Phillips called the neighborhood “politically progressive and down-to-earth” and enjoys “the level of continuity” on the Hill amidst a changing City and increased property values. “Our next-door neighbor has grown up on this street, and next door to him is his mother, who grew up on this street,” he observed. “The essential character has been retained.”
Initially, Phillips moved to San Francisco to work on a school reform project with the nonprofit law firm Public Advocates Inc. That led him to run, at the age of 28, for a seat on the San Francisco Board of Education. He served for eight years, including one as president. In 1998, he led a controversial effort to diversify the San Francisco Unified School District’s literature curriculum, which ultimately made San Francisco the first in the nation to adopt a mandate that public school reading lists include works by writers of color.
In the same year, Phillips—who had been working toward his Juris Doctor degree at the University of California, Hastings College of the Law—opened his own law practice. He returned to politics in 2002 with a bid for the California State Assembly. After losing the Democratic race to Mark Leno, he focused on building political advocacy groups, including Vote Hope and PowerPac, which, by Phillips’s calculation, “coordinated the largest independent effort in the country supporting Obama’s presidential run” in 2008. Phillips’s work in this sphere has centered on voter mobilization. In 2012 he teamed with California Common Cause on a successful campaign to pass online voter registration in the state.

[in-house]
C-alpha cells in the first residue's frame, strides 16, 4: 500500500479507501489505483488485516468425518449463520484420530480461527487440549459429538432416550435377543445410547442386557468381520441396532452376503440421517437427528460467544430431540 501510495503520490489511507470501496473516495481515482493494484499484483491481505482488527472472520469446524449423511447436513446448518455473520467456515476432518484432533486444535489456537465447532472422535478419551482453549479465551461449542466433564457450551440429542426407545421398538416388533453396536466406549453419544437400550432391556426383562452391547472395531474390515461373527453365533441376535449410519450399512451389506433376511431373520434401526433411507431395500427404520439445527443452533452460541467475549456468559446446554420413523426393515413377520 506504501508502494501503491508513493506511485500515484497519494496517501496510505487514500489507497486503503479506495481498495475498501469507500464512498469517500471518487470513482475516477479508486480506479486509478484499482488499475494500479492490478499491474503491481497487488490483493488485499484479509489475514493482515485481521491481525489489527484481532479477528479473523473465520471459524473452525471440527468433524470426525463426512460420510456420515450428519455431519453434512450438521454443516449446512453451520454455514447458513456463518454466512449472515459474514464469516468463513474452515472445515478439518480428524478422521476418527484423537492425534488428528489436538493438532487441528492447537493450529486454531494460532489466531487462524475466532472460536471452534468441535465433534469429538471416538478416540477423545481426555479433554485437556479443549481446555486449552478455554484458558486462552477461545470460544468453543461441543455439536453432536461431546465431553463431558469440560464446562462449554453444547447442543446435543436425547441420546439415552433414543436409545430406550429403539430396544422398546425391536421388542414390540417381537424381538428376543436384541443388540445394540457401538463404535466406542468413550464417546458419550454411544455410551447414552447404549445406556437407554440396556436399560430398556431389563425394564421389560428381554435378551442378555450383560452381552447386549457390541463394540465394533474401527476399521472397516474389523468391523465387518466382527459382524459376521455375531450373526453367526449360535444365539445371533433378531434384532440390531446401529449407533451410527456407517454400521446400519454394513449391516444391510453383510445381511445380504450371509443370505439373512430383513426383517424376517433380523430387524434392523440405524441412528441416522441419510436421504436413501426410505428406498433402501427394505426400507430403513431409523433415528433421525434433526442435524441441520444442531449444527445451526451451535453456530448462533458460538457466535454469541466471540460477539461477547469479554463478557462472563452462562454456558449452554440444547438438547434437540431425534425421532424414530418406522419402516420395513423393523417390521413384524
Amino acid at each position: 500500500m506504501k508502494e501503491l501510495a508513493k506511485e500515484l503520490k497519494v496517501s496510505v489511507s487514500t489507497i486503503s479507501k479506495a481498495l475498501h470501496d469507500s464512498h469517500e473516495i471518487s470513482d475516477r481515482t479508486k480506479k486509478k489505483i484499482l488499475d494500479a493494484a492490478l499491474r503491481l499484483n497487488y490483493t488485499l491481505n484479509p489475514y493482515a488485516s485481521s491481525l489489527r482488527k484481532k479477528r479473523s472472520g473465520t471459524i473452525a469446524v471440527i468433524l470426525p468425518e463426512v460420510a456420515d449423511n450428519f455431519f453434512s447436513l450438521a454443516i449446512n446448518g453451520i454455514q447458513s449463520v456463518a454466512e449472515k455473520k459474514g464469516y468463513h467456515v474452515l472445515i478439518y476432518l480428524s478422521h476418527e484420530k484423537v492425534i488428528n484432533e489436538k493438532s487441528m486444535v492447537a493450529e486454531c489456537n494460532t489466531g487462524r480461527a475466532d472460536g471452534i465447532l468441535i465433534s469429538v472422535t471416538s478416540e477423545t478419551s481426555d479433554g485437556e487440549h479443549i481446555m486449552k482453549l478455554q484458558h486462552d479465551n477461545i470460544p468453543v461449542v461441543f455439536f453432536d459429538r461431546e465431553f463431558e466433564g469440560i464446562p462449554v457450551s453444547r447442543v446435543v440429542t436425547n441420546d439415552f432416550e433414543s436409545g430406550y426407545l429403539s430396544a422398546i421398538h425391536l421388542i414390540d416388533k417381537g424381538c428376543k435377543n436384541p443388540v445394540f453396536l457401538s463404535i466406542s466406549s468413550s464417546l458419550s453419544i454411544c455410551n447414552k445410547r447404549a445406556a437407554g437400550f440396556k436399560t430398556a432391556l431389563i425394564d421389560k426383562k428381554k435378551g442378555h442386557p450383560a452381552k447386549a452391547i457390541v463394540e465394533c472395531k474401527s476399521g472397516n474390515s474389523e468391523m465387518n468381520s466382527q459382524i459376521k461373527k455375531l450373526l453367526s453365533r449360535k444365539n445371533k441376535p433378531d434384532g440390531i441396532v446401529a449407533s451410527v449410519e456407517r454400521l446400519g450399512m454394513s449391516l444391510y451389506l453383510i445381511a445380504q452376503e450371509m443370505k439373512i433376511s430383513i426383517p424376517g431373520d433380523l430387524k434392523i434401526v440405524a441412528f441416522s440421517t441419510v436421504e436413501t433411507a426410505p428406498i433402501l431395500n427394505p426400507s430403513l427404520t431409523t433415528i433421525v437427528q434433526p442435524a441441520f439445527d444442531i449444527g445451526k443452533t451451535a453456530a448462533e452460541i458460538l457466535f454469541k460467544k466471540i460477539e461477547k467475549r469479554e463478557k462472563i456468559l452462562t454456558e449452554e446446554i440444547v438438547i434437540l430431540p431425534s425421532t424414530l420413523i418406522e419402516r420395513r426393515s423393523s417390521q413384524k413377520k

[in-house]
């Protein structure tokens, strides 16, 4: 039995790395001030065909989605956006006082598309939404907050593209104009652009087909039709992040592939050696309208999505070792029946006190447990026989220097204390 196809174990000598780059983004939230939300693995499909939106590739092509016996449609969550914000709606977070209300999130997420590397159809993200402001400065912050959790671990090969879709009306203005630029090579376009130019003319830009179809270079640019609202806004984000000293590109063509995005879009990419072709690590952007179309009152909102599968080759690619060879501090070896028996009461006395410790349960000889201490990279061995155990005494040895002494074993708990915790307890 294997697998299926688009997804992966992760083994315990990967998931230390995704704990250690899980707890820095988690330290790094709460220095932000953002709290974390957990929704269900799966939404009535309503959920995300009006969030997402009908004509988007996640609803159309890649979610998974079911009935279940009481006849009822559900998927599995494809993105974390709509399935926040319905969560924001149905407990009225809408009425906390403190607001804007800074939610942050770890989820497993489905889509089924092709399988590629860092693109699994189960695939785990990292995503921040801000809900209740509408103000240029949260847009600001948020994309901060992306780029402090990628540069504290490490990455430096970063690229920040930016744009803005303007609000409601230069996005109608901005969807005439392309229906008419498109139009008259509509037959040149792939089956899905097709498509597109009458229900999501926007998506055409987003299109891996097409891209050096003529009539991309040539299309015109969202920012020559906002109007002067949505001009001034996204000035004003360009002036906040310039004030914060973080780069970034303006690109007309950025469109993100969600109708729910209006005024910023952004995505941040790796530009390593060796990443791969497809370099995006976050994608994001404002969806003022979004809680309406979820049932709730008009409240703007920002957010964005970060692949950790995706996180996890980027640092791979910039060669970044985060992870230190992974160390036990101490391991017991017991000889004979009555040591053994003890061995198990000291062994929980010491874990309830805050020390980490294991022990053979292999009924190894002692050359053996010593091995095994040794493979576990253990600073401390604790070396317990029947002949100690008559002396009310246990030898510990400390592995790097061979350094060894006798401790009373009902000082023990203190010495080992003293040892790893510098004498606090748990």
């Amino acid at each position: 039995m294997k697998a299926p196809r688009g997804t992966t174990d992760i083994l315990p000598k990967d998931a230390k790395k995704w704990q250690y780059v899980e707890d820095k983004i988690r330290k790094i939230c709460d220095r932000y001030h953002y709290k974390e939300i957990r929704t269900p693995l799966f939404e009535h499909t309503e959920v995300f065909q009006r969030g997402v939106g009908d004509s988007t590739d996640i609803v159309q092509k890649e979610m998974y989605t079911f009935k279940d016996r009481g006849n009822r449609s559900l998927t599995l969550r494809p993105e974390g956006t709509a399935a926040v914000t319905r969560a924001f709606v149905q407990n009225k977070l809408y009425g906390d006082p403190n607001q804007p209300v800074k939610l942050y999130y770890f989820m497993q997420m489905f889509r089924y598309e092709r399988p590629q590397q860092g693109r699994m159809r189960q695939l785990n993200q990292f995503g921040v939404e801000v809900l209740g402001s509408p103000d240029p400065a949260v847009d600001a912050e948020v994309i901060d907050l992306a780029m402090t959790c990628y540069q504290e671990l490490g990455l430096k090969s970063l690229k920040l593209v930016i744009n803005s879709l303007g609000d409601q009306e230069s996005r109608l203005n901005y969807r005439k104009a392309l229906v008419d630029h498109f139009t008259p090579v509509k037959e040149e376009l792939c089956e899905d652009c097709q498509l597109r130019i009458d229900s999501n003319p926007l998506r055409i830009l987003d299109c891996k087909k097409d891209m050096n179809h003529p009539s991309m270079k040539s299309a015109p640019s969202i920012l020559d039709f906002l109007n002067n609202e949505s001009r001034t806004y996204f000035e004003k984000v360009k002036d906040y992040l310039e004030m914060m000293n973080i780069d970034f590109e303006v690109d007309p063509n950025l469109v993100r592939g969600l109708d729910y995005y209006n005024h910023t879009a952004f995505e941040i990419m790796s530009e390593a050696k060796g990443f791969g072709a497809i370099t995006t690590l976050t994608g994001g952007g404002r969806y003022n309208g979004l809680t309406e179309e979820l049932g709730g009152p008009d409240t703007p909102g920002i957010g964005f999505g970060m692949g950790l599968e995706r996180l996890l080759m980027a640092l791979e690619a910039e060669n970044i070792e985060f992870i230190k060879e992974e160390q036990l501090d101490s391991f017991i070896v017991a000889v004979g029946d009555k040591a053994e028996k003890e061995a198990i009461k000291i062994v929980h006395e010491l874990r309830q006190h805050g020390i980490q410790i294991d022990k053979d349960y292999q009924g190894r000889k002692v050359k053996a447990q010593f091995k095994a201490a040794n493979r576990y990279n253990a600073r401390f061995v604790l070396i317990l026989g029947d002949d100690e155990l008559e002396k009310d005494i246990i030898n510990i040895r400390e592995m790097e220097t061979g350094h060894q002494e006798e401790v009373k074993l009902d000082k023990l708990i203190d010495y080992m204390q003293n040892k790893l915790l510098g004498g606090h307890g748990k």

In 2014, Phillips paused his advocacy work to write his book. He said it was “a sabbatical to a certain point, where you get to step back and think about things.” He’d been an English major in college, but “I hadn’t had a chance to immerse myself in writing in a long time, so I enjoyed that, and that is what I want to be doing more going forward.” He now writes a monthly column for The Nation and, with his social justice organization PowerPac+, has launched the “multimedia platform” Democracy in Color, to which he contributes regular articles. He plans to update Brown Is the New White to reflect, in its second edition, the stories that’ve emerged during the 2016 election, including the rise of Donald Trump.
Phillips believes that Democrats must be “forceful about painting [Trump] as a bigot,” but worries that “there’s still too much timidity and fear of alienating White swing voters.” He acknowledged that “Clinton gets the need to embrace voters of color better than most people in the Democratic Party, so there’s progress in that regard,” but wished she’d chosen New Jersey Senator Cory Booker, instead of Virginia’s Tim Kaine, as her running mate.
“Almost all of the top positions in the Democratic Party are controlled by Whites,” Phillips pointed out, “and this is a party that is 46 percent people of color, so it remains a big problem.”
Brown Is the New White is, in large part, a chronicle of similar frustrations: according to Phillips’s landmark 2014 audit of Democratic Party spending, “97 percent of political contracts go to White consultants.” Yet the book is optimistic, not just for the future but for the present. As Phillips states in the introductory chapter, “America has a progressive, multiracial majority right now that has the power to elect presidents and reshape American politics, policies, and priorities for decades to come. Not in 2044. Not ten years down the road. Today.”